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How does the author John Steinbeck portray loneliness and isolation in the novel "Of Mice And Men"?

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Katie Roberts How does the author John Steinbeck portray loneliness and isolation in the novel "Of Mice And Men"? John Steinbeck published the novel 'Of Mice And Men' in the 1930's in Soledad. Steinbeck's purpose of the novel "Of Mice And Men" is to indicate to the readers just how life was as a migrant worker in America in the 1930's, when America fell into The Great Depression. Steinbeck also wanted to show how lonely and isolated the workers got whilst traveling to ranches and working. In The novel Steinbeck has created many characters that lead lonely and isolated lives, all of them follow a dream of having a better life and future, but none of their dreams come true all are shattered when things go badly and go back to where they begin. Another one of the characters created by Steinbeck enters the novel already leading a lonely life and hopes this will increase the chances of getting back to where she once was. In the novel the ranch workers lifestyles sound happy and cheerful when they actually aren't, they had to work on a schedule. In the Novel it mentions that the workers are playing Solitaire, " George cut the cards again and put out a solitaire lay..." Solitaire is a one-player card game so this also emphasizes loneliness, as they must have to be on their own a lot to have to play one-player games. ...read more.


Well, he's sick of you' He's gonna beat the hell outta you with a stick, that's what he's gonna do". This was his conscience telling him that his dream was finally over and during this time cried out for his only friend, George. This was Lennie being child like and confirming the father figure he had been, George said that what Lennie had done didn't matter. "I done another bad thing'." " It don't make no difference". In the novel the character crooks is an example of isolation. Crooks is the only black person on the ranch and because of his race he has been isolated from the rest of the ranch workers. By being isolated in to his own room in the stable he has had his human rights taken away from him. Due to having his own room and been banned from the bunk house he is not used to having visitors, so when Lennie enters his room he over reacts top everything that Lennie says. "Why aint you wanted, cause I'm black. They play cards in there, but I can't play because I'm black. They say I stink. Well, I tell you, you all stink to me." The way Crooks over reacts to Lennie speaking is because he doesn't know how to react to having white people talk to him and treat him like anyone else. ...read more.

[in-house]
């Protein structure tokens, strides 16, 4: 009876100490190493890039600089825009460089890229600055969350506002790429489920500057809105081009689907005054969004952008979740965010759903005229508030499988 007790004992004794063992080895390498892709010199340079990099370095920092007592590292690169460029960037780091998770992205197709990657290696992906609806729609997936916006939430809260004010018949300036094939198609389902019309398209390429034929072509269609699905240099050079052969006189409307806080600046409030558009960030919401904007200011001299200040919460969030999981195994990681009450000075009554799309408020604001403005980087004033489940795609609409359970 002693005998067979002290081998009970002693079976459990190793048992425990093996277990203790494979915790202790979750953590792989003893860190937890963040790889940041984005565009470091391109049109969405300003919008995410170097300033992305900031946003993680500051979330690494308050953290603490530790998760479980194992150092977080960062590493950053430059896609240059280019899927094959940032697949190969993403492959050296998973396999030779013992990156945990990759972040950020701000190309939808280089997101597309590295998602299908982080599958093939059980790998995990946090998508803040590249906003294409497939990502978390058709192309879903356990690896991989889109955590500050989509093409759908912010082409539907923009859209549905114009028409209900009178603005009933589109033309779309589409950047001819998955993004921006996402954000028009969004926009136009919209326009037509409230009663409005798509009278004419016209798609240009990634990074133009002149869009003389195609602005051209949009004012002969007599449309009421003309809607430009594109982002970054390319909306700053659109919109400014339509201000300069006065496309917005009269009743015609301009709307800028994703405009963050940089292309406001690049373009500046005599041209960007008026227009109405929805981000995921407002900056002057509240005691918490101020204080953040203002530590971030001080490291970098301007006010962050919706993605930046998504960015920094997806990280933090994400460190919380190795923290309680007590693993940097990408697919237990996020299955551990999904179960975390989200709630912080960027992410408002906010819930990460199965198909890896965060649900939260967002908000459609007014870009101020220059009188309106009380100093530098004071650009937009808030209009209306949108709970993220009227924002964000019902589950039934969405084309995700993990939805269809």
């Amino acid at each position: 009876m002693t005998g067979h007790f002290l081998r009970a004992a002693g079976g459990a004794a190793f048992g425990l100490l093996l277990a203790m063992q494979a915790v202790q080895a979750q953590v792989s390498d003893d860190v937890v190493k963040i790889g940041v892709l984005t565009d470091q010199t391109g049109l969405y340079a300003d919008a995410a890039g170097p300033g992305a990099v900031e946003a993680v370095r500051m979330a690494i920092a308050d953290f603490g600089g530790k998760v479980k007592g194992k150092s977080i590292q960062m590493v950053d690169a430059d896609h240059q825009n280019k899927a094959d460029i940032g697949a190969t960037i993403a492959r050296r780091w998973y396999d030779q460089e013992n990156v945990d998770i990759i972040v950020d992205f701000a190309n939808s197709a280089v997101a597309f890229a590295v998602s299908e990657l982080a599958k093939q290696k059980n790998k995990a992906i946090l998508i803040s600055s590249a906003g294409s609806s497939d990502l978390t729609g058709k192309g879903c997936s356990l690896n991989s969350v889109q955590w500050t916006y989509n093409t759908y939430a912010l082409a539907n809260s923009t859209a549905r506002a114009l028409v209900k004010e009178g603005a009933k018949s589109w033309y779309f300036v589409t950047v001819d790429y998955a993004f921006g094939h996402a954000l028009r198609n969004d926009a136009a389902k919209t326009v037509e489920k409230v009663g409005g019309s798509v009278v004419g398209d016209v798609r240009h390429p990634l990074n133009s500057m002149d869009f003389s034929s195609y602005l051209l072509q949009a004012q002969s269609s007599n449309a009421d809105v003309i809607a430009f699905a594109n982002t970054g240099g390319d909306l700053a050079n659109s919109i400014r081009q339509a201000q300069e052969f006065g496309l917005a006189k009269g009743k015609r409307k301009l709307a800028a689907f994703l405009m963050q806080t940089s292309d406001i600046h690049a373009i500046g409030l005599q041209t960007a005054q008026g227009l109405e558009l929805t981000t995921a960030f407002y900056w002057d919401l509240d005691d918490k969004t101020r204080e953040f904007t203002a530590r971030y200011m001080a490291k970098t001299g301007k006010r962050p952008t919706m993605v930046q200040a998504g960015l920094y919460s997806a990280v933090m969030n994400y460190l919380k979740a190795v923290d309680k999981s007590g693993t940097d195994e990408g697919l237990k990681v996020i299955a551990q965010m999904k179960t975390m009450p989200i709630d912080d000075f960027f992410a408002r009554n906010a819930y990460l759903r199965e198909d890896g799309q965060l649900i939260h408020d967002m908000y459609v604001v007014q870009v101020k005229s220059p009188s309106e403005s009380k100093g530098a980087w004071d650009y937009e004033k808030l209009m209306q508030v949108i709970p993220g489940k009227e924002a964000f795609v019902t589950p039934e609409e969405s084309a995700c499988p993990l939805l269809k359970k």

Her fingernails were red. Her hair hung in little rolled clusters, like sausages". Steinbeck has made Curley's wife into a character like this to emphasis the amount of isolation in her life. She lives her dream and emphasises this in the clothes she wears and the way she struts around the ranch almost posing like a film star. Her loneliness and dream of a better life with a richer man away from her mother led eventually to her death, as searching for excitement away from Curley led her to toy with Lennie in the barn, not realizing how immature he was and how he would react to her flirting, caused him to panic when she wanted to stop him all he wanted to do was stop her from screaming, the more she screamed the more he panicked causing him to snap her neck. The story ends in the same place as it starts, with Lennie and George in the bush talking about their dreams, only this time the dream is finally over and George has to do what Candy couldn't and shoot Lennie himself rather than let a stranger do it. " you hadda George, you hadda" As he didn't want Lennie to be treated like an animal. This confirmed to George that his dream was now over and loneliness was all he now had to look forward to. " Because I got you an..." " An I got you". ...read more.

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